Senate's bill would jeopardize Medicaid

Posted July 03, 2017

The panel's local providers and clinic administrators said the preventative care made possible by the ACA saves both lives and millions of dollars each year in costly illness and injuries down the road. With nursing home costs averaging almost $90,000 per year, without Medicaid, millions of older adults and families would be financially overwhelmed.

The Senate GOP health proposal, the Better Care Reconciliation Act, would end that requirement in 2019 and let states decide whether to continue such limits and rebates.

In another risky move, the Senate bill would also cut federal funding for Planned Parenthood, which would jeopardize the ability of clinics to deliver preventive health services, including HIV testing and transition-related care. We did this because we felt a moral obligation to the San Joaquin and Stanislaus patients, families and communities we serve, so that they will be able to maintain access to quality, affordable health care. If you pull on one side, say subsidies, it tightens the strings of who can afford coverage, if it can be afforded at all. Michael Bennet and Cory Gardner and ask them not to vote for any legislation that cuts or places caps on the funding for Medicaid that people with intellectual and developmental disabilities need.

Although he emphasized the importance of access to care via Medicaid, Humble added that long-term success against opioid addiction will require policy development and regulations that encompass the scope of health care institutions, outpatient treatment clinics and prescription practices. Any bill must keep the individual mandate. Providing choices for Americans in a free market health care system has slowly eroded under Obamacare's weight.

About one-third of Orange County residents are on Medicaid, including 50 percent of children.

The federal government in the fiscal year starting July 1 will pay 95 percent of the health insurance costs of that group. In an analysis of the proposal aimed at replacing the Obama administration's Affordable Care Act, the nonpartisan Congressional Budget Office said the measure would leave 22 million more people without insurance. The effect, he said, "would provide even less to those in need than the House bill".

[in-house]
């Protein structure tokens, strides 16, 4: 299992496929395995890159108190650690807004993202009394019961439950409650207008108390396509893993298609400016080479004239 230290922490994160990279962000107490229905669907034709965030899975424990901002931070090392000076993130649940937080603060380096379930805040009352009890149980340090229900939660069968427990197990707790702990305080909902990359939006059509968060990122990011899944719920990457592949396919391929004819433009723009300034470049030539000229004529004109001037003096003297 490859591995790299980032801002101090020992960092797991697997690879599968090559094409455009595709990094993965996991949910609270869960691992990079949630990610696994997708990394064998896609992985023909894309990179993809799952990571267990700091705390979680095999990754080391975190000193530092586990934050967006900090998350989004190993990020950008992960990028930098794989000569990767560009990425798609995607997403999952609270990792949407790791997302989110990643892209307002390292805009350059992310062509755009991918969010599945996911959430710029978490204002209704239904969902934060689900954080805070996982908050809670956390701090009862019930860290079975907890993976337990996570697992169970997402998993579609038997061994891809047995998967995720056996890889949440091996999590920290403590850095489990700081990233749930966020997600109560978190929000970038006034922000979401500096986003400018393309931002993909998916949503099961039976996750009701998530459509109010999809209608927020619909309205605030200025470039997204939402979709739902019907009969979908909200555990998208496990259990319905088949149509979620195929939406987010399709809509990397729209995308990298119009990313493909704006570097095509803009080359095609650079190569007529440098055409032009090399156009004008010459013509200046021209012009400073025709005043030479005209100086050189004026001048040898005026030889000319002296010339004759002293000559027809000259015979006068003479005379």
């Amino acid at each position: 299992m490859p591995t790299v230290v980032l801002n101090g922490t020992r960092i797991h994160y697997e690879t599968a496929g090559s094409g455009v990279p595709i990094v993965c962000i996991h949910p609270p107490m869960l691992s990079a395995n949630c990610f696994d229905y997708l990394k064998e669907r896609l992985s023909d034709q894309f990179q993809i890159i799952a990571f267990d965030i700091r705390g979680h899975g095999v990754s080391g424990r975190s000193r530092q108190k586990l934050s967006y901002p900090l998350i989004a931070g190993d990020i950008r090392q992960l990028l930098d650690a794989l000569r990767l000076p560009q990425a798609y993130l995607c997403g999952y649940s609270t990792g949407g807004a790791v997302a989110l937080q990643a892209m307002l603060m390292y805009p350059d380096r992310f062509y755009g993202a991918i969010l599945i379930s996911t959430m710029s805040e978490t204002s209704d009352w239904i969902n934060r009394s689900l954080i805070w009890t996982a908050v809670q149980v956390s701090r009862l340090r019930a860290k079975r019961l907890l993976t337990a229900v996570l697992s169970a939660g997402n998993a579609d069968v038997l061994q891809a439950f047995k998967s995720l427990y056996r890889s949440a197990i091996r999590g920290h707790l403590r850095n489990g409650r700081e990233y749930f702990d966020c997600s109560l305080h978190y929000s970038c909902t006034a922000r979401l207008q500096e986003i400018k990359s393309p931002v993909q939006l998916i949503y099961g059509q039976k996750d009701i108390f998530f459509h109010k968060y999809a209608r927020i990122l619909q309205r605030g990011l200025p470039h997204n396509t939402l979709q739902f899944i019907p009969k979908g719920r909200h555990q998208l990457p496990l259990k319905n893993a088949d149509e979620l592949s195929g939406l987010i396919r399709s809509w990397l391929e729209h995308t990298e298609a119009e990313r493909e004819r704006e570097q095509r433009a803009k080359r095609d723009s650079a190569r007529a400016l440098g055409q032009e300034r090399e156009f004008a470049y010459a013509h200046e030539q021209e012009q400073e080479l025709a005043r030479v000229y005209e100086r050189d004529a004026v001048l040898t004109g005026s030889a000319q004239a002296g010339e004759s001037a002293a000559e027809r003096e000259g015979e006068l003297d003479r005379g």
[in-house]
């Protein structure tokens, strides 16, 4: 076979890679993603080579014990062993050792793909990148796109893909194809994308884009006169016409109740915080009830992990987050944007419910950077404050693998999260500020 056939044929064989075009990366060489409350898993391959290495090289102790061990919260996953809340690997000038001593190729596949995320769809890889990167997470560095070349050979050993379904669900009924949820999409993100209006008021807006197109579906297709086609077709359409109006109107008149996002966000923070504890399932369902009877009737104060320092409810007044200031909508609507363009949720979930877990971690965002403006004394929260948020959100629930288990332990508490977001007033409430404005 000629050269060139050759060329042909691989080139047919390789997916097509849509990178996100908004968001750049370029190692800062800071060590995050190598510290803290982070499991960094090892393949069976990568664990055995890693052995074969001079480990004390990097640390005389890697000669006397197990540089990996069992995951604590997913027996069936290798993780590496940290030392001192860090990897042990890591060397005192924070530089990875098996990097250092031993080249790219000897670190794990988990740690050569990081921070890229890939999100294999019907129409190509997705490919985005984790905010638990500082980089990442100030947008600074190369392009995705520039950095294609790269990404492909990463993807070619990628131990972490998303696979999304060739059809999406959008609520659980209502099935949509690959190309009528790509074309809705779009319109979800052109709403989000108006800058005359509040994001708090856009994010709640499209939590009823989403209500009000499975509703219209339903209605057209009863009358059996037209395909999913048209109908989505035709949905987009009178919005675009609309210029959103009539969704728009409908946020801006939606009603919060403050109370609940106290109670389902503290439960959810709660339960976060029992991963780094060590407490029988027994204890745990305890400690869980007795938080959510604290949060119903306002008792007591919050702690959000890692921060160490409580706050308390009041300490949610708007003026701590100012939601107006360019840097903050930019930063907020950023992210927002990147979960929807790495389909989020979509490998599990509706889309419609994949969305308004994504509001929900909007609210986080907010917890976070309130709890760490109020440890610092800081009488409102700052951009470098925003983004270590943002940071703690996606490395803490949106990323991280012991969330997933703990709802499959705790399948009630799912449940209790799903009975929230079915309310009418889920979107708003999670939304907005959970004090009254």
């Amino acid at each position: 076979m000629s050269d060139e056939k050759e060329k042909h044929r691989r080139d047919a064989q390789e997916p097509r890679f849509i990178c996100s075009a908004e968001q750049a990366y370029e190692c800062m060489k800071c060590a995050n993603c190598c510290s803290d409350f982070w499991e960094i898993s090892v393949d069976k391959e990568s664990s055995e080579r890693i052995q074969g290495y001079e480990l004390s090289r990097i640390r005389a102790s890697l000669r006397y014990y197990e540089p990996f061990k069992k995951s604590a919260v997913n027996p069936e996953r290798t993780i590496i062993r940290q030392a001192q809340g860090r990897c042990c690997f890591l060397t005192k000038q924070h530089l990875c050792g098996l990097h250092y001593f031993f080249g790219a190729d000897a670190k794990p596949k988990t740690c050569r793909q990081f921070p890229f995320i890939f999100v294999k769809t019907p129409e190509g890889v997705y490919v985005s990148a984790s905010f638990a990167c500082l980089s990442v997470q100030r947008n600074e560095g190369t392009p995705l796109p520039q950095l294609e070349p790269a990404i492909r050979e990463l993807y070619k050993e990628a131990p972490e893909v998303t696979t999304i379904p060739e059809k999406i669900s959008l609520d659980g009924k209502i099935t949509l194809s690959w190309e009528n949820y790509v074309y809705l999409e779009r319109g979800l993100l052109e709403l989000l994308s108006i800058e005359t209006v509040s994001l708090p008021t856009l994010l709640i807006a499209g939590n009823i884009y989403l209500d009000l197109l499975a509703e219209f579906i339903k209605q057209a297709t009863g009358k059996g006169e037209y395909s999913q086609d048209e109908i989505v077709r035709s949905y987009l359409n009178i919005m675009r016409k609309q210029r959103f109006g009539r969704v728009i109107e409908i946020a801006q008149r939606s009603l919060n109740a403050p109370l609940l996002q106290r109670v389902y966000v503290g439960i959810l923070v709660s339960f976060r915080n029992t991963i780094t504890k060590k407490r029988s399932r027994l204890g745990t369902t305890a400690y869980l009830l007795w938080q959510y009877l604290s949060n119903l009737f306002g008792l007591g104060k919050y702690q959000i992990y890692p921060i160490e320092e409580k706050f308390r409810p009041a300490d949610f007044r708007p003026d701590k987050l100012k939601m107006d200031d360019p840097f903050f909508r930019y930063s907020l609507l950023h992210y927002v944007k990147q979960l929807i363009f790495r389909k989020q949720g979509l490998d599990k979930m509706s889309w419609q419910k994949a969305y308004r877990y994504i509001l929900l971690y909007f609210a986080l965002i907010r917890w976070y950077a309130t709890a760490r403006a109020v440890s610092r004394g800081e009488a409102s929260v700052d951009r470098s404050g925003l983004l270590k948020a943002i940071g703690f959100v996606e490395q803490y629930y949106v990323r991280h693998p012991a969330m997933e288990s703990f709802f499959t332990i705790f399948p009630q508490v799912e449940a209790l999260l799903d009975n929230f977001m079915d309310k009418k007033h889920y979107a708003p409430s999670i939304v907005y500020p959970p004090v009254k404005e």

"We will not retreat", he said.

Critics have said the cost-cutting bill would slash health insurance, especially for low-income people. That was somewhat to be expected as many of these are individuals who were previously uninsured and lacked a primary care physician. But it does mean that according to CBO's best estimates BCRA will undershoot by $772 billion what it costs to provide the same Medicaid services to the people now deemed eligible.

Less Medicaid coverage would strain the finances of struggling hospitals, particularly small ones in rural areas, and put some out of business - to the detriment of all patients, not just those on Medicaid.

Health insurance coverage works. I'm not sure why Lance doesn't see how all of his votes over the past seven years will inevitably lead to the middle class, the poor, the sick and disabled, the elderly in his district being punished.

RA: We would have to go back to a time when we were reacting to healthcare needs in our community rather than proactively working to help improve the health of our community. The state will be forced to make hard choices regarding which Minnesotans should receive care and what type of care they should receive.

Thankfully, the Senate bill is a work in progress. Other states that have expanded Medicaid and eligibility, like Kentucky and Iowa, will have the advantage and may receive more federal funding. When Arkansas wants to make significant changes to its Medicaid program, it typically must seek a waiver from the federal authorities to do so.

After weeks of secrecy, the Senate proposal unveiled last week by Republican Majority Leader Mitch McConnell is just as radical, reckless, and unsafe as the bill passed by House Republicans in May.